Jon Fletcher 2021-04-20

Inside Project Bernake: The antitrust and consumer protection storm brewing at Google

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'Google has expanded its business far beyond search and dropped its famous “don't be evil” motto. Its business practices reflect that change.
A Texas antitrust lawsuit is alleging that Google has been operating a secret project to suppress competition for years. 

Codenamed Project Bernake, the suit argues the company's digital advertising exchange has used past bid data to give its own ad-buying system an illegal insider advantage. The suit alleges that — in the digital advertising trade Google is 'Pitcher, batter, and umpire, all at the same time.'

The beginnings of a monopoly 

The heart of this case really starts back in 2009, with Google's acquisition of DFP. Before this, Google's advertising system was focused on search ads, through its company, then known as Adwords. With Doubleclick, Google could extend its advertising reaches from just search results to programmatic ads on publishers' websites. 


To help match their ad space audiences to advertisers that will pay the most, large publishers rely on an ad server. Ad exchanges then operate as an auction house, in which advertisers can execute their buys on the ad spaces they need. With DoubleClick and Google's own Ad Manager platform, they had both sides of the transaction covered.  


Now, about 90% of major publishers use Google's Google Ad Manager as their ad server and DoubleClick currently controls around 55% of the ad exchange market. With other competitors having market shares in the single digits, the likelihood is that if you see an online, it was bought and served through Google. 


To strengthen this grip, Google started making publishers license their ad server and only transact through their ad exchange in order to reach their huge network of advertisers that use Google to buy inventory. At this stage, Google represented the buy-side, the sell-side, and was able to clear all transactions clearing in its exchange. And across all of these points, Google was collecting a fee for its services. Google started making publishers license their ad server and only transact through their ad exchange in order to reach their huge network of advertisers that use Google to buy inventory. 


At this stage, Google represented the buy-side, the sell-side, and was able to clear all transactions clearing in its exchange. And across all of these points, Google was collecting a fee for its services. Google started making publishers license their ad server and only transact through their ad exchange in order to reach their huge network of advertisers that use Google to buy inventory. At this stage, Google represented the buy-side, the sell-side, and was able to clear all transactions clearing in its exchange. And across all of these points, Google was collecting a fee for its services.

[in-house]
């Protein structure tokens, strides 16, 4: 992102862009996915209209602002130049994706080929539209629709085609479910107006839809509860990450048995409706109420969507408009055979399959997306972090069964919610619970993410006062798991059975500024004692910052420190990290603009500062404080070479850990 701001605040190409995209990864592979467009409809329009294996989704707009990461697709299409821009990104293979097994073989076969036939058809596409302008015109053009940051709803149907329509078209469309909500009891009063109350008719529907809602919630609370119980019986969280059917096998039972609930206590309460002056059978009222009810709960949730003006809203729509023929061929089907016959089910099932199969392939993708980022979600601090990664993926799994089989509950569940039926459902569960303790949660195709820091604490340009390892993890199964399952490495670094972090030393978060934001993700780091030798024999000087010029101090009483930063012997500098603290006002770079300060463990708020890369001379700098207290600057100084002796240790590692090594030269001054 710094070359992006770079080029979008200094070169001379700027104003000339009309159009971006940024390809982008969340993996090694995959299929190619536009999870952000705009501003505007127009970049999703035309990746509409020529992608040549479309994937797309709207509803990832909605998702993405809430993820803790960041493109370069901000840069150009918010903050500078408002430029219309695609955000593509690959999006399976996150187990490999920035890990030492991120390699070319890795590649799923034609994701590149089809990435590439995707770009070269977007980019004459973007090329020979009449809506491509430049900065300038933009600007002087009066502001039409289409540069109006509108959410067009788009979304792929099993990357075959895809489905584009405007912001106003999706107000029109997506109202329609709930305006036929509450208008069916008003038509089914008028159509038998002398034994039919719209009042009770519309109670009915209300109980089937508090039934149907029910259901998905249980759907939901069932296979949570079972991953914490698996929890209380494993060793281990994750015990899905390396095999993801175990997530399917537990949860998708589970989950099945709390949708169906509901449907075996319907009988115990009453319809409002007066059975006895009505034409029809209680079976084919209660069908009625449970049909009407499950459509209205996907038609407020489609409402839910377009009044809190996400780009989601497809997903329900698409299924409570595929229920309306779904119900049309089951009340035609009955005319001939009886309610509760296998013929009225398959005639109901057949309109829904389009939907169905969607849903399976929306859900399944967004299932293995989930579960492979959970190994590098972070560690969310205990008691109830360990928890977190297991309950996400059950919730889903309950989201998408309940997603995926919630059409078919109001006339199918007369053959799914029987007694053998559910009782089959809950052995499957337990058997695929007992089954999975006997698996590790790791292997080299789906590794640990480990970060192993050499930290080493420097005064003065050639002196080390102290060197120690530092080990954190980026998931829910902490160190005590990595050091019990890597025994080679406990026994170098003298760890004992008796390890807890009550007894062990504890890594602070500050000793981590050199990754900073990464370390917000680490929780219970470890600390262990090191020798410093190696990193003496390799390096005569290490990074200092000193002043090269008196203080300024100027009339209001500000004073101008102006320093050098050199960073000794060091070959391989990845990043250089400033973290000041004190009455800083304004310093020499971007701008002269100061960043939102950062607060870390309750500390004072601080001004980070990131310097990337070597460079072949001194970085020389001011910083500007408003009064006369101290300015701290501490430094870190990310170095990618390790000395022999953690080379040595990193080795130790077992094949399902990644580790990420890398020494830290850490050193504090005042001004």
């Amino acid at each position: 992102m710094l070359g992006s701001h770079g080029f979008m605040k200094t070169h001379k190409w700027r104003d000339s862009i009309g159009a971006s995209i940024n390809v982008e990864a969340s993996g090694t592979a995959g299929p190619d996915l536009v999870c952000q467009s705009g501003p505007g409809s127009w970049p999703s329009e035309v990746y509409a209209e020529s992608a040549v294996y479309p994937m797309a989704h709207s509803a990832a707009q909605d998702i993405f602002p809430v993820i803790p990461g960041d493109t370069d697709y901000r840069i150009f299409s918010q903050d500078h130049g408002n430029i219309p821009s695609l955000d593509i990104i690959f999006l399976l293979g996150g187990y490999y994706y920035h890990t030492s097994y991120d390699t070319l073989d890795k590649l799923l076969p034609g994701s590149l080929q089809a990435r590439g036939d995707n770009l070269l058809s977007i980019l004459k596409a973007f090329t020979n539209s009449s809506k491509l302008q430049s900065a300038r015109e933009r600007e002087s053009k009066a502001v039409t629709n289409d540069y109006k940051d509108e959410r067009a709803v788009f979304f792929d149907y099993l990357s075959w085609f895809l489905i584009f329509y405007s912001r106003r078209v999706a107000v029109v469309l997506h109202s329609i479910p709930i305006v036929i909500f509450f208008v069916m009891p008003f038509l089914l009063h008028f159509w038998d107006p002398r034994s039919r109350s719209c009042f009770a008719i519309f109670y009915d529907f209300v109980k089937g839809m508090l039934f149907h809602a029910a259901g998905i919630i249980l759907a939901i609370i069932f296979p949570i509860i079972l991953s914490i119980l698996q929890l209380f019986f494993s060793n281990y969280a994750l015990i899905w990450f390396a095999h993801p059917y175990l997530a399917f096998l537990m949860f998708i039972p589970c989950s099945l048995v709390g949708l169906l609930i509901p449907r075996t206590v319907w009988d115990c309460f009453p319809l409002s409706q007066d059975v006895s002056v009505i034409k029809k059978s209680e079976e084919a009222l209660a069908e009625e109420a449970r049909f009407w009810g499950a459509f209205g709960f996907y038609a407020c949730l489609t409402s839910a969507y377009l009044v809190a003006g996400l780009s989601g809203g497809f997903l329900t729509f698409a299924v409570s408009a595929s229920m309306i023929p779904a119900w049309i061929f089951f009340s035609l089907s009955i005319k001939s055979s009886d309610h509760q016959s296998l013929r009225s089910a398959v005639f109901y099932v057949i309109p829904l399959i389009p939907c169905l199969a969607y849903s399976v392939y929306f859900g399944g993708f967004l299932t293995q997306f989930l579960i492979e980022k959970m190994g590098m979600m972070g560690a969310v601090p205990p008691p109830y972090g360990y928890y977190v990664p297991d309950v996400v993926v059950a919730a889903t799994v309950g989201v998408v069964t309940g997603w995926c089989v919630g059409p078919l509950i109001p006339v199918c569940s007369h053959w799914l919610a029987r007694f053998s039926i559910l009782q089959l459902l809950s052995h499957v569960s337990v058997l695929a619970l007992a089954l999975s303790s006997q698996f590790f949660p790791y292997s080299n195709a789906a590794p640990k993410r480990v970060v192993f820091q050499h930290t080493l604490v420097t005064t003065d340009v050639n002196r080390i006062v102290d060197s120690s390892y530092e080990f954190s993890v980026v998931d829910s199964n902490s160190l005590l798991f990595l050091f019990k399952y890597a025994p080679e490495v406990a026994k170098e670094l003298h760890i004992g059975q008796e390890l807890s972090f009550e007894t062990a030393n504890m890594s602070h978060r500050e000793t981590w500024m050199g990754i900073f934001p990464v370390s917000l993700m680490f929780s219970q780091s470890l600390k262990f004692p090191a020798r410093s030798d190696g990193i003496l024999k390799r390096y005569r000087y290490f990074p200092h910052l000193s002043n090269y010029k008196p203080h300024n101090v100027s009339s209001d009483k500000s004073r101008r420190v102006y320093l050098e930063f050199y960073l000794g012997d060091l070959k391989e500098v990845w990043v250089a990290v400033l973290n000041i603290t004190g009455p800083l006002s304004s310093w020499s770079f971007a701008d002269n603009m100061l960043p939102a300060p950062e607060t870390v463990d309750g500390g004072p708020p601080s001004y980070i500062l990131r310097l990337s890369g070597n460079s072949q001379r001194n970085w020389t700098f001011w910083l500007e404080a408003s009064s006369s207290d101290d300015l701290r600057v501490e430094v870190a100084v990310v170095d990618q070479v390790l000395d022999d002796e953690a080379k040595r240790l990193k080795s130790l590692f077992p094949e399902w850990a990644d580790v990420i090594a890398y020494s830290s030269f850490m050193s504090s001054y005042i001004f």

A large market share is not necessarily a monopoly though 


While Google was growing at an astonishing rate, other exchanges still existed so there was still some market competition. What the suit claims is that routing restrictions were imposed by Google, solely “for the purpose of foreclosing competition.” 

This is where we start to enter the territory of monopoly and unfair competition. 

Google effectively imposed a one-exchange rule on publishers. It dictated that ad space buys on the Google Display Network couldn’t route inventory to more than one exchange at a time. So, even if third-party exchanges were offering access to identical ad space for a lower premium, advertisers had to buy through Google. Advertisers stuck with Google because of the huge network of search and display ads available to them. 

At the same time, Google also demanded that sellers route their ad space to Google’s exchange because doing so would serve the sellers’ best interest and maximize revenue. But, as one industry publication put it: “the lack of competition was costing publishers cold, hard cash.” 

By charging publishers an additional 5 to 10 percent penalty fee for selling inventory in a non-Google exchange, it made advertisers’ bids through rival exchanges less competitive from the outset. Google foreclosed exchange competition. 

The suit puts it in blunt terms: ''Google has repeatedly and brazenly violated antitrust and consumer protection laws. Its modus operandi is to monopolize and misrepresent.'

Header bidding enters the fray